It’s a new CBA that will last for the next four years which sees the Australian men’s and women’s national teams receive the same pay from revenues generated and progress in the FIFA World Cup – a massive win for current and aspiring Matildas.

As part of the four-year CBA, they will receive a 24% share of an agreed aggregate of National Team Generated Revenues in 2019/20, rising by 1% each year.

Within the 24%, all players will contribute 5% of the National Team Generated Revenue towards Australian Youth National Teams, which guarantees some form of investment for future generations of the Socceroos and Matildas.

This new agreement addresses gender equity in the game and will be the way forward to reward all players equally.

The Matildas will now have a three-tiered centralised contract system which recognises the country’s finest women’s players – Tier 1 Matildas will earn the same amount as the top Socceroos.

The new CBA has also allocated more World Cup prize money as an incentive for progressing throughout the tournament.

Players are now entitled to 40% of prize money when qualifying for a FIFA World Cup, going up from 30%. Should they make it to the Knockout Stages, that share of prize money increases to 50%.

The player share of AFC Asian Cup prize money will increase from 30% to 33%. If they go all the way to the AFC Asian Cup Final, the prize money share increases to 40%.

The new CBA has been announced to cover the next World Cup cycle for both the Caltex Socceroos and the Westfield Matildas.

FFA Chairman Chris Nikou spoke about the landmark agreement:

“Football is the game for everyone, and this new CBA is another huge step toward ensuring that we live the values of equality, inclusivity and opportunity,” he said.

“For the first time, player remuneration will be directly tied to the revenues generated by our National Teams – this will create a sustainable financial model that incentivises players and FFA to collaborate and grow the commercial pie together.

“This is truly a unique agreement. Every national team, from the Socceroos and Matildas, down to the Youth National Teams as well as the Cerebral Palsy National Teams have been contemplated in this new CBA.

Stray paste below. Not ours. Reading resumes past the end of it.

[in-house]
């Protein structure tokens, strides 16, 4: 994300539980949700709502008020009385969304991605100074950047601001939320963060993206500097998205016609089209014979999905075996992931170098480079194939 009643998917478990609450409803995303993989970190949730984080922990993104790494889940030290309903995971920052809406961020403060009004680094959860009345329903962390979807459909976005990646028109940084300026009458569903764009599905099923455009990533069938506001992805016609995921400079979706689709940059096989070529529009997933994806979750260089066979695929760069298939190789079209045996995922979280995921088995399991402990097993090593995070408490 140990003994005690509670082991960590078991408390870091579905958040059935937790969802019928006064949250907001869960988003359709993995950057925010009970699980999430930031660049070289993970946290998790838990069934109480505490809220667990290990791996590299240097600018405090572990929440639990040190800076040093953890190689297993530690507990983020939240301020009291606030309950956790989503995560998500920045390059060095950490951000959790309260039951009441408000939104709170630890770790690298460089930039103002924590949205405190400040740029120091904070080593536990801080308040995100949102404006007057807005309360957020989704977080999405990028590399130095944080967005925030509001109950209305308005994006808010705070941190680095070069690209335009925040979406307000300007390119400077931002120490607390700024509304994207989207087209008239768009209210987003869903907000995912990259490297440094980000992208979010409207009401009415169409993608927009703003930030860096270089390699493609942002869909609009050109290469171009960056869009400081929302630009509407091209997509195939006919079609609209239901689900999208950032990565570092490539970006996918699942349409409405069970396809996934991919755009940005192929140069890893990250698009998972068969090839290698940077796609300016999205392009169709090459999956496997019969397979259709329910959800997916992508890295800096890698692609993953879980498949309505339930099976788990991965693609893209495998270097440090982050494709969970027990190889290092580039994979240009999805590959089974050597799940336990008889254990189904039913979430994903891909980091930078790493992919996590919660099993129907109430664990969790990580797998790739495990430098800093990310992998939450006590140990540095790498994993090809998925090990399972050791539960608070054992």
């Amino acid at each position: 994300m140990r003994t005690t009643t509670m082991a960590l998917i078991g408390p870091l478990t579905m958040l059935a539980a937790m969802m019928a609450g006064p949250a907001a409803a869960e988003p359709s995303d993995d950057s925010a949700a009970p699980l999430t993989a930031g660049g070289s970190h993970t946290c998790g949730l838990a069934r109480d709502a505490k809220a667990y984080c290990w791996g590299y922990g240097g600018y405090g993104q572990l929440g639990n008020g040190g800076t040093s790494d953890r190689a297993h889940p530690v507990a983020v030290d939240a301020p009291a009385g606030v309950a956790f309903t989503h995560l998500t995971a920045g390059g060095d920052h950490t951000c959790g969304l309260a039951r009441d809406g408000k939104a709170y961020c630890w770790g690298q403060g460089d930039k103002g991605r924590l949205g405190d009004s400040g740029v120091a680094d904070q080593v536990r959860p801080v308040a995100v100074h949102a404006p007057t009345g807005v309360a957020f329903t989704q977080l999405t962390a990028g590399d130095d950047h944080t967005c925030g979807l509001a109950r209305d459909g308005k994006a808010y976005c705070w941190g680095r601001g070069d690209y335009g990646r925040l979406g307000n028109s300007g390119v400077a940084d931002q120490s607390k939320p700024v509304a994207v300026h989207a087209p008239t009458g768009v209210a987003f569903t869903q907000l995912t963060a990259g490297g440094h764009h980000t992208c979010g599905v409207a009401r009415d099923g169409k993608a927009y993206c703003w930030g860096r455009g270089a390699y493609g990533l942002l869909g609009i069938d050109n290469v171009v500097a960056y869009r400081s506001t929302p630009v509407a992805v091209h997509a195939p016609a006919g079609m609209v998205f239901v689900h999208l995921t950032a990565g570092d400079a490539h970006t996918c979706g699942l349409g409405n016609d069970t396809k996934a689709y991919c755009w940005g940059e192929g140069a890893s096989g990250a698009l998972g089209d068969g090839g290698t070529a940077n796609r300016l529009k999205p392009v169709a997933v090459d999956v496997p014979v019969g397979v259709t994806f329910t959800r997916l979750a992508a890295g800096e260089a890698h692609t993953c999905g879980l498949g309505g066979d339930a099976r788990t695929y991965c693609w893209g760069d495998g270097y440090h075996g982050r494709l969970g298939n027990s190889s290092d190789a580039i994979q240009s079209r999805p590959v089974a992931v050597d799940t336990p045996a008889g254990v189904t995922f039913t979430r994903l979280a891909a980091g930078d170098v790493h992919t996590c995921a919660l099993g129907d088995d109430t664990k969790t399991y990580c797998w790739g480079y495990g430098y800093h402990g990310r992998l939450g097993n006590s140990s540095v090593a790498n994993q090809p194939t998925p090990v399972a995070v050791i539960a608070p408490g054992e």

“With this CBA, the next generation of aspiring Australian kids can see a pathway that offers a sustainable career, a chance to be an Olympian, and the lure of playing at a FIFA World Cup – regardless of your gender. It means whether you are a male or female, the value football places on your jersey is no different. We are proud to break this new ground in Australian and world sport.”

For more information about the CBA, you can find it here: https://www.ffa.com.au/news/historic-cba-close-footballs-gender-pay-gap

Indigenous Football Week to help aspiring coaches

The Moriarty Foundation is currently holding the annual Indigenous Football Week, which began on November 2nd and concludes on November 10th.

The fourth edition in 2019 is themed “Ground up – developing Indigenous coaches” and is an initiative to help all the aspiring coaches out there.

John Moriarty is the key member of the foundation that is partnered with Football Federation Australia (FFA), Professional Footballers Australia (PFA), SBS, NITV, and FOX Sports.

Moriarty was the first Indigenous footballer to be capped for Australia and spoke about the importance of the week.

“Indigenous Football Week  provides a perfect opportunity for the football community to come together to promote the importance of holistic training, including health, nutrition, and wellbeing; arming our coaches with knowledge and knowhow that they can apply daily back in our communities,” he said.

With assistance from the Morrison Government, John Moriarty Football has been allocated funding to go towards expanding the Northern Territory pilot which reaches out to multiple communities across New South Wales and Queensland over the next three years.

The expansion started in both states in July and the aim of this year’s Indigenous Football Week is to mentor and upskill local community coaches during specialised coaching sessions in Sydney.

It will be a joint collaboration with Football NSW and FFA and features contributions from Sydney FC, Western Sydney Wanderers and Central Coast Mariners.

International sports psychologist Dr. Noel Blundell will support the Moriarty Foundation during the week and will host a program related to the key emotional intensity levels of players. He has worked closely with 23 World and Olympic Champions to maximise their talents, across his 30-year career.

“It is exciting to be a part of Indigenous Football Week, to assist the Moriarty Foundation coaches so that they may pass on these vital skills to their teams and communities,” he said.